The sociological impact of the novel coronavirus has been undeniable. Americans — millennials, in particular — are leaving big cities behind in favor of the more spacious suburbs.
The shift coincides with unprecedented work remote opportunities and record-low mortgage rates, creating opportunities, and hurdles, for those in the market for a home. (Fox Business)
“It is a competitive environment among buyers,” Dr. Lawrence Yun, chief economist at the National Association of Realtors, told FOX Business. “The good news is that mortgage rates are low.”
A red-hot housing market despite the coronavirus downturn has left buyers with little inventory to choose from and has led to multiple bidders driving up the average home price by 5 percent nationwide, compared with last year.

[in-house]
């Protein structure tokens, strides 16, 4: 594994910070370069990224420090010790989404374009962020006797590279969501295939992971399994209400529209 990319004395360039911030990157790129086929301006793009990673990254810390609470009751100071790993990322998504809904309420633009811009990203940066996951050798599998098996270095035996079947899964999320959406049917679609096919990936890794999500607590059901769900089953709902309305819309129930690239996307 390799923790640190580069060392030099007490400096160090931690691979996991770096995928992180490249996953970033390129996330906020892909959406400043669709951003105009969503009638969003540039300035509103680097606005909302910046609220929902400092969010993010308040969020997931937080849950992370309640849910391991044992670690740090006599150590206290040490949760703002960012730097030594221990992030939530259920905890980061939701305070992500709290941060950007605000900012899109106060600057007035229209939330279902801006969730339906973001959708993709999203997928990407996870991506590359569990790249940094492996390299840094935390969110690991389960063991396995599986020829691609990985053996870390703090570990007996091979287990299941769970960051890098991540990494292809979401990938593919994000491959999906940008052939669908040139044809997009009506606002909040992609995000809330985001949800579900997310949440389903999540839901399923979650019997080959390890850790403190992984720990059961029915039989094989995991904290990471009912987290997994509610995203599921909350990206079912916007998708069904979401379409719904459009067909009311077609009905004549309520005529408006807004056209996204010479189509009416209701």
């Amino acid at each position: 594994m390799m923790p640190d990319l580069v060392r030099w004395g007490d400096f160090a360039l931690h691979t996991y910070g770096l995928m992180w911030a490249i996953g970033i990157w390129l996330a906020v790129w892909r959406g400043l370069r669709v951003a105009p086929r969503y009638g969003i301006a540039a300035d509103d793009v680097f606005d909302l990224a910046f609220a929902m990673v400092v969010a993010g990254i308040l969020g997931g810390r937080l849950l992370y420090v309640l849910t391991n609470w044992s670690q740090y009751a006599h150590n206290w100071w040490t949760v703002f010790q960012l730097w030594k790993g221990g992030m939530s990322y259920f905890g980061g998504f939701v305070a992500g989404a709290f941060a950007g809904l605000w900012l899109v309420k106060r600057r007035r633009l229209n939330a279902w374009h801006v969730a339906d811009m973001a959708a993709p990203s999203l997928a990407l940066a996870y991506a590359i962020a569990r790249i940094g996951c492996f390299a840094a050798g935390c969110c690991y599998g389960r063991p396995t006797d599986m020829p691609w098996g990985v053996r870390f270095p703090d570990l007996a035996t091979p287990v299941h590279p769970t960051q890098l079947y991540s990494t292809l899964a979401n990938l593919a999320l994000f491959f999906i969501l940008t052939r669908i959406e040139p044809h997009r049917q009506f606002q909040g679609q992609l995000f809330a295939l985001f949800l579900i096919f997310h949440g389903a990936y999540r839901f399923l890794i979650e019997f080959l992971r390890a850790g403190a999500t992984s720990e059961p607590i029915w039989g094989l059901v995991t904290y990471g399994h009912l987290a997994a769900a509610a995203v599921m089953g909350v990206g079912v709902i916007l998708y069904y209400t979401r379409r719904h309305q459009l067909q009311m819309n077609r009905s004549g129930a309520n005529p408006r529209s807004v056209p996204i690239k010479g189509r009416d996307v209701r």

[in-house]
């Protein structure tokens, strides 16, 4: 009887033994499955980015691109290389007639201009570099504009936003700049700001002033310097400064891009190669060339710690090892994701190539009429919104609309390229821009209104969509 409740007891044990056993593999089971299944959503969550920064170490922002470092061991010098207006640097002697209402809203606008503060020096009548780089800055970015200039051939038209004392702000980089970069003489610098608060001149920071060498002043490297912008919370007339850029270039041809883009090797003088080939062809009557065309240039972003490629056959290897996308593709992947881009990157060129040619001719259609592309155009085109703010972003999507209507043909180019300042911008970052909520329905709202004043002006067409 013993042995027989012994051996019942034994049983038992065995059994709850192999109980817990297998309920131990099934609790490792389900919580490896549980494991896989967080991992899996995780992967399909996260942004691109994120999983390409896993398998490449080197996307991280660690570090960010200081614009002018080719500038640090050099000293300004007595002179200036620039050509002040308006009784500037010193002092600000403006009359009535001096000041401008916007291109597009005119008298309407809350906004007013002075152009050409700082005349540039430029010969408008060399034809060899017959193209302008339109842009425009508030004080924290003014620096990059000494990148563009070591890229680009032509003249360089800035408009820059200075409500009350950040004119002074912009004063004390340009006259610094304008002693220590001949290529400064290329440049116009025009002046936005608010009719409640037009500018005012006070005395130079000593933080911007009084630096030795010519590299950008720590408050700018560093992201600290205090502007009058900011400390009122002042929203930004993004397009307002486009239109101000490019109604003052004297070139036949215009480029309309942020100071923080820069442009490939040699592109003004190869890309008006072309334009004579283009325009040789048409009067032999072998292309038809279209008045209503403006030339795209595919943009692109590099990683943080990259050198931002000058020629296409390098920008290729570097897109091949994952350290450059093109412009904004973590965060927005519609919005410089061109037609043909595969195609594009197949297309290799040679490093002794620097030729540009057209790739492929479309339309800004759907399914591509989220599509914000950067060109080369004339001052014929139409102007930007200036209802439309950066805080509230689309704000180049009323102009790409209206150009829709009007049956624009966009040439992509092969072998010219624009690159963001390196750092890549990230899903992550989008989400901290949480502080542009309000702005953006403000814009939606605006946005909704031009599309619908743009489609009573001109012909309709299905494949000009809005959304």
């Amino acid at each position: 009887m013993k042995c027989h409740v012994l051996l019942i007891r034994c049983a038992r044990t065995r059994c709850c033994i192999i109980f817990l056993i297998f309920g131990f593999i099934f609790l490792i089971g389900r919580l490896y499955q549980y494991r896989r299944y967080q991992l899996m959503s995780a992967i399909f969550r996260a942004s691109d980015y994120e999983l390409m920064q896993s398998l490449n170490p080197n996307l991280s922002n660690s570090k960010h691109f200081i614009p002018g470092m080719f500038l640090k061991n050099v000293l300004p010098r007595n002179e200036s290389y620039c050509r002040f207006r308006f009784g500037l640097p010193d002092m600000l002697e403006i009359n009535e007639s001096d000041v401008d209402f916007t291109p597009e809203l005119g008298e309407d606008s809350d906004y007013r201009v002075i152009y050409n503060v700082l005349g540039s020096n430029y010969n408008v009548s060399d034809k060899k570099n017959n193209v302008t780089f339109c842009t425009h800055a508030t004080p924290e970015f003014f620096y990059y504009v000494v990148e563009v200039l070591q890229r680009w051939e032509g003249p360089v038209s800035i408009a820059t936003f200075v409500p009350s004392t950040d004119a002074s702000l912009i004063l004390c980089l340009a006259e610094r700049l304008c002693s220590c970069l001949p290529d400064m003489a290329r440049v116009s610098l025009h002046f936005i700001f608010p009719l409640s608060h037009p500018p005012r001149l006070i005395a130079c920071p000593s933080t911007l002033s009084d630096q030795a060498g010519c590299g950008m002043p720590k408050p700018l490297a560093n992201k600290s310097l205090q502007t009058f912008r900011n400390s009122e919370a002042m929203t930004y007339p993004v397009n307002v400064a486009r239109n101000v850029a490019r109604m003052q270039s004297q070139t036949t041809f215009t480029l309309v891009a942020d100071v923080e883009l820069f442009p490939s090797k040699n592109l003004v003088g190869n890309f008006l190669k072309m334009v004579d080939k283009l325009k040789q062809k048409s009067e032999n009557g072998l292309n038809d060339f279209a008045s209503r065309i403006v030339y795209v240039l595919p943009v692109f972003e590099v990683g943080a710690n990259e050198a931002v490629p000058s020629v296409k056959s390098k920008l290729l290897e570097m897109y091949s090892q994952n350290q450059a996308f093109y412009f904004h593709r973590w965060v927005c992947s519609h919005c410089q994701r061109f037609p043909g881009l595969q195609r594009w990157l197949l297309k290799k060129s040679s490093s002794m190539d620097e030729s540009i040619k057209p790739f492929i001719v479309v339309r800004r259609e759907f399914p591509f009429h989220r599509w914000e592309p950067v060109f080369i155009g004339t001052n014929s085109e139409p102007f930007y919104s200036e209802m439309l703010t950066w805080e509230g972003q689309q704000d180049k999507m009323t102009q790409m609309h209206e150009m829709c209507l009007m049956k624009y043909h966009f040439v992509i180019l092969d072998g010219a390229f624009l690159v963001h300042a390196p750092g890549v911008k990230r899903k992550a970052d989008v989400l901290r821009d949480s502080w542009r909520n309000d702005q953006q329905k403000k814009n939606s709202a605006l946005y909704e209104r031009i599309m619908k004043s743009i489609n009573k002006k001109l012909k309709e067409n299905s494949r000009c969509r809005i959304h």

However, record-low mortgage rates mean the average monthly payment for a medium-sized home has fallen 7.36 percent nonetheless — to $1,007 in May, down from $1,087 the year prior.
The 30-year fixed mortgage, which during the week ended July 16 dipped below 3 percent for the first time, is a “great incentive for first-time homebuyers,” Jerry Howard, CEO of the National Association of Home Builders, told FOX Business’ Stuart Varney.